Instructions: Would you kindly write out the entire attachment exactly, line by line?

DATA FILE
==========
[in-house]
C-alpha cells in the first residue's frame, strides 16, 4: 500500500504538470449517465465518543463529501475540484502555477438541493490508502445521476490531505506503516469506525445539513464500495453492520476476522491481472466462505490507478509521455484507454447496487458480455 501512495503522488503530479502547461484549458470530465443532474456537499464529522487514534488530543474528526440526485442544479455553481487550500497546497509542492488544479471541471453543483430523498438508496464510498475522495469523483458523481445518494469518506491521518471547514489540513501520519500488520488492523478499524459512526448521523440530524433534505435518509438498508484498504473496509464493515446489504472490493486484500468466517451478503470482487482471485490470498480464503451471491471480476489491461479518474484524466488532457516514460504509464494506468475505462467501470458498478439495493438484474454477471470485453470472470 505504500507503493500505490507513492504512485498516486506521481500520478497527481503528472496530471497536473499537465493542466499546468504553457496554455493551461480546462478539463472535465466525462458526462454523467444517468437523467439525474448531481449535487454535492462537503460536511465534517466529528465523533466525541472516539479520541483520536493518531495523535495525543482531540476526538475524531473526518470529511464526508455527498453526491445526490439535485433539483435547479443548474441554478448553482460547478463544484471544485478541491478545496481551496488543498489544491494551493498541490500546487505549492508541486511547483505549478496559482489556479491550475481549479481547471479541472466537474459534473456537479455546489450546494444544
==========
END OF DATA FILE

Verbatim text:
[in-house]
C-alpha cells in the first residue's frame, strides 16, 4: 500500500504538470449517465465518543463529501475540484502555477438541493490508502445521476490531505506503516469506525445539513464500495453492520476476522491481472466462505490507478509521455484507454447496487458480455 501512495503522488503530479502547461484549458470530465443532474456537499464529522487514534488530543474528526440526485442544479455553481487550500497546497509542492488544479471541471453543483430523498438508496464510498475522495469523483458523481445518494469518506491521518471547514489540513501520519500488520488492523478499524459512526448521523440530524433534505435518509438498508484498504473496509464493515446489504472490493486484500468466517451478503470482487482471485490470498480464503451471491471480476489491461479518474484524466488532457516514460504509464494506468475505462467501470458498478439495493438484474454477471470485453470472470 505504500507503493500505490507513492504512485498516486506521481500520478497527481503528472496530471497536473499537465493542466499546468504553457496554455493551461480546462478539463472535465466525462458526462454523467444517468437523467439525474448531481449535487454535492462537503460536511465534517466529528465523533466525541472516539479520541483520536493518531495523535495525543482531540476526538475524531473526518470529511464526508455527498453526491445526490439535485433539483435547479443548474441554478448553482460547478463544484471544485478541491478545496481551496488543498489544491494551493498541490500546487505549492508541486511547483505549478496559482489556479491550475481549479481547471479541472466537474459534473456537479455546489450546494444544